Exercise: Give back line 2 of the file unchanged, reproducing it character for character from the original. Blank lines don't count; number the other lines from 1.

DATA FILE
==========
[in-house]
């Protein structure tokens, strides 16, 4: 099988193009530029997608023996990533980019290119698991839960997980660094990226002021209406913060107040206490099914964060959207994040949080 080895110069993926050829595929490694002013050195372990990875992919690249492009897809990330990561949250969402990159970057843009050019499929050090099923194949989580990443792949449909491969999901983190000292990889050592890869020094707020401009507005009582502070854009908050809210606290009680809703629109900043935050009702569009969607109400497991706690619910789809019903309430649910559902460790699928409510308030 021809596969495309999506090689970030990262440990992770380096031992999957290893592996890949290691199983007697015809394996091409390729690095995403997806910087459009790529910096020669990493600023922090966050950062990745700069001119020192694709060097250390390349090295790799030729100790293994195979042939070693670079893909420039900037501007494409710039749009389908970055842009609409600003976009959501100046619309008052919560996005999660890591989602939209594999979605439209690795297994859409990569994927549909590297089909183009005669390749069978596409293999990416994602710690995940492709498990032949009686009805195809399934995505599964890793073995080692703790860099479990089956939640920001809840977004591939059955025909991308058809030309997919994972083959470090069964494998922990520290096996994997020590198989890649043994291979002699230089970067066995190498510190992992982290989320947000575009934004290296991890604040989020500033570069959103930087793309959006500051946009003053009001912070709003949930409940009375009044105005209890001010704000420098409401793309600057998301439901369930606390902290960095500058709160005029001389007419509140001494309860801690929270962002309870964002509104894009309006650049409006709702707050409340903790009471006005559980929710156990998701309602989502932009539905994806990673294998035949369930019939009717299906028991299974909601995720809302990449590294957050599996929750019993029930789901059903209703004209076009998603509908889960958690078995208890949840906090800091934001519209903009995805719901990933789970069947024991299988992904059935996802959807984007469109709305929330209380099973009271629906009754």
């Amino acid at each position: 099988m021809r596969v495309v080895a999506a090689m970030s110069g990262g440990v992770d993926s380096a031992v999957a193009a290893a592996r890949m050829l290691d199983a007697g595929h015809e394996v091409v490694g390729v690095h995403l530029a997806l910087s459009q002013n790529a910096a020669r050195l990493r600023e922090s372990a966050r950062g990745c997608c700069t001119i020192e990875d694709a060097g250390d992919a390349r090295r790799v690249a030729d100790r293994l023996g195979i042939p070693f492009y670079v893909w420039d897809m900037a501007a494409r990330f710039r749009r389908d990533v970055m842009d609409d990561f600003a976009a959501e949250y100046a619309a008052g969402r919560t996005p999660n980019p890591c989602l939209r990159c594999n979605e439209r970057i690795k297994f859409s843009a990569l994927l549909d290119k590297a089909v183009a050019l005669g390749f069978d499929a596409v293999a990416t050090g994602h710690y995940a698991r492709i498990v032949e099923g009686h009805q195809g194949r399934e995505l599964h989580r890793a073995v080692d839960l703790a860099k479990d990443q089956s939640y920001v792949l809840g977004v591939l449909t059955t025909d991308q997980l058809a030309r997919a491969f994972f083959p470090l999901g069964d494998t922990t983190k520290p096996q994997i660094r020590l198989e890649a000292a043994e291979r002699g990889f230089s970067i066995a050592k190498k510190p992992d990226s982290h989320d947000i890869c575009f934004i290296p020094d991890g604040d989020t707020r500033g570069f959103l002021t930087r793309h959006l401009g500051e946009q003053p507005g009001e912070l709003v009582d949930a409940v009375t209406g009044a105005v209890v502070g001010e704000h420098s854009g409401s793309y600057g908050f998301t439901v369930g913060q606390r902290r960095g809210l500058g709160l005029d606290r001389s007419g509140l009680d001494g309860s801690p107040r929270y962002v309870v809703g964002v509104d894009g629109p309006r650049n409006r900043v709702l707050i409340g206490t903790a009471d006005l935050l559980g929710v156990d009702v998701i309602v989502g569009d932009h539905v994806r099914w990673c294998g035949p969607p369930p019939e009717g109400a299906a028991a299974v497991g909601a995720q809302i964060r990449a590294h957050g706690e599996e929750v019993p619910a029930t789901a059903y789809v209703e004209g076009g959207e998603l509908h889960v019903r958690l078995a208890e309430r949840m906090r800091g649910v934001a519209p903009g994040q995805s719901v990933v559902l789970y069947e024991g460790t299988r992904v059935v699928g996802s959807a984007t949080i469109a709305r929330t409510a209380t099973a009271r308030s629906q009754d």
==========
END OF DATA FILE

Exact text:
């Protein structure tokens, strides 16, 4: 099988193009530029997608023996990533980019290119698991839960997980660094990226002021209406913060107040206490099914964060959207994040949080 080895110069993926050829595929490694002013050195372990990875992919690249492009897809990330990561949250969402990159970057843009050019499929050090099923194949989580990443792949449909491969999901983190000292990889050592890869020094707020401009507005009582502070854009908050809210606290009680809703629109900043935050009702569009969607109400497991706690619910789809019903309430649910559902460790699928409510308030 021809596969495309999506090689970030990262440990992770380096031992999957290893592996890949290691199983007697015809394996091409390729690095995403997806910087459009790529910096020669990493600023922090966050950062990745700069001119020192694709060097250390390349090295790799030729100790293994195979042939070693670079893909420039900037501007494409710039749009389908970055842009609409600003976009959501100046619309008052919560996005999660890591989602939209594999979605439209690795297994859409990569994927549909590297089909183009005669390749069978596409293999990416994602710690995940492709498990032949009686009805195809399934995505599964890793073995080692703790860099479990089956939640920001809840977004591939059955025909991308058809030309997919994972083959470090069964494998922990520290096996994997020590198989890649043994291979002699230089970067066995190498510190992992982290989320947000575009934004290296991890604040989020500033570069959103930087793309959006500051946009003053009001912070709003949930409940009375009044105005209890001010704000420098409401793309600057998301439901369930606390902290960095500058709160005029001389007419509140001494309860801690929270962002309870964002509104894009309006650049409006709702707050409340903790009471006005559980929710156990998701309602989502932009539905994806990673294998035949369930019939009717299906028991299974909601995720809302990449590294957050599996929750019993029930789901059903209703004209076009998603509908889960958690078995208890949840906090800091934001519209903009995805719901990933789970069947024991299988992904059935996802959807984007469109709305929330209380099973009271629906009754």